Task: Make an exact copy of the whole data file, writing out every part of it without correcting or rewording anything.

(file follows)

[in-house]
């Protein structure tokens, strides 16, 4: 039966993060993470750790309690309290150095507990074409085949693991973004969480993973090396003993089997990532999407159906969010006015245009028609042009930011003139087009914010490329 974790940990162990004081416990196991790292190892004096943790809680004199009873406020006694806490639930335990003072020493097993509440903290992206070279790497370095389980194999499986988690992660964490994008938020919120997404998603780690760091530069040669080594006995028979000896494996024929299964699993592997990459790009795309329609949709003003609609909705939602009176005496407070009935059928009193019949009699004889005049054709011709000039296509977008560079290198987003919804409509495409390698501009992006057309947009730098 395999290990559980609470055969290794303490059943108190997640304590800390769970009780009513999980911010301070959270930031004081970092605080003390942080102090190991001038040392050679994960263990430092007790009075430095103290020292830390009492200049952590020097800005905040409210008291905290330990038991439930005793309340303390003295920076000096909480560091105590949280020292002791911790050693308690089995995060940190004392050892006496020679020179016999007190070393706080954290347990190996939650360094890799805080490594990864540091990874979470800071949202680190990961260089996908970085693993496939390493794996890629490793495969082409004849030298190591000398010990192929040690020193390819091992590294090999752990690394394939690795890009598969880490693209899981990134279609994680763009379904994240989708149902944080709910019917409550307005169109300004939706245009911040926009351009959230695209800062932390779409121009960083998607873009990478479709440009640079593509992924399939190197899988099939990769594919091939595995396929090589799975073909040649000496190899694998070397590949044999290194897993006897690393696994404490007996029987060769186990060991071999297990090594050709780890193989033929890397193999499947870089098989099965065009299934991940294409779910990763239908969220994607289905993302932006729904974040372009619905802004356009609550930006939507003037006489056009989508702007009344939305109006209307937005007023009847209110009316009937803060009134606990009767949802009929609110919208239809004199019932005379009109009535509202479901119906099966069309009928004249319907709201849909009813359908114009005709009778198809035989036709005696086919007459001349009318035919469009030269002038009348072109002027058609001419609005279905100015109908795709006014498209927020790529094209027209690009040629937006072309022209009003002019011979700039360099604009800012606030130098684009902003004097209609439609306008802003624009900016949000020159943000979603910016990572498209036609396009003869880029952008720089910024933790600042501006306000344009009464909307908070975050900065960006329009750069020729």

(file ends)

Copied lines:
[in-house]
């Protein structure tokens, strides 16, 4: 039966993060993470750790309690309290150095507990074409085949693991973004969480993973090396003993089997990532999407159906969010006015245009028609042009930011003139087009914010490329 974790940990162990004081416990196991790292190892004096943790809680004199009873406020006694806490639930335990003072020493097993509440903290992206070279790497370095389980194999499986988690992660964490994008938020919120997404998603780690760091530069040669080594006995028979000896494996024929299964699993592997990459790009795309329609949709003003609609909705939602009176005496407070009935059928009193019949009699004889005049054709011709000039296509977008560079290198987003919804409509495409390698501009992006057309947009730098 395999290990559980609470055969290794303490059943108190997640304590800390769970009780009513999980911010301070959270930031004081970092605080003390942080102090190991001038040392050679994960263990430092007790009075430095103290020292830390009492200049952590020097800005905040409210008291905290330990038991439930005793309340303390003295920076000096909480560091105590949280020292002791911790050693308690089995995060940190004392050892006496020679020179016999007190070393706080954290347990190996939650360094890799805080490594990864540091990874979470800071949202680190990961260089996908970085693993496939390493794996890629490793495969082409004849030298190591000398010990192929040690020193390819091992590294090999752990690394394939690795890009598969880490693209899981990134279609994680763009379904994240989708149902944080709910019917409550307005169109300004939706245009911040926009351009959230695209800062932390779409121009960083998607873009990478479709440009640079593509992924399939190197899988099939990769594919091939595995396929090589799975073909040649000496190899694998070397590949044999290194897993006897690393696994404490007996029987060769186990060991071999297990090594050709780890193989033929890397193999499947870089098989099965065009299934991940294409779910990763239908969220994607289905993302932006729904974040372009619905802004356009609550930006939507003037006489056009989508702007009344939305109006209307937005007023009847209110009316009937803060009134606990009767949802009929609110919208239809004199019932005379009109009535509202479901119906099966069309009928004249319907709201849909009813359908114009005709009778198809035989036709005696086919007459001349009318035919469009030269002038009348072109002027058609001419609005279905100015109908795709006014498209927020790529094209027209690009040629937006072309022209009003002019011979700039360099604009800012606030130098684009902003004097209609439609306008802003624009900016949000020159943000979603910016990572498209036609396009003869880029952008720089910024933790600042501006306000344009009464909307908070975050900065960006329009750069020729």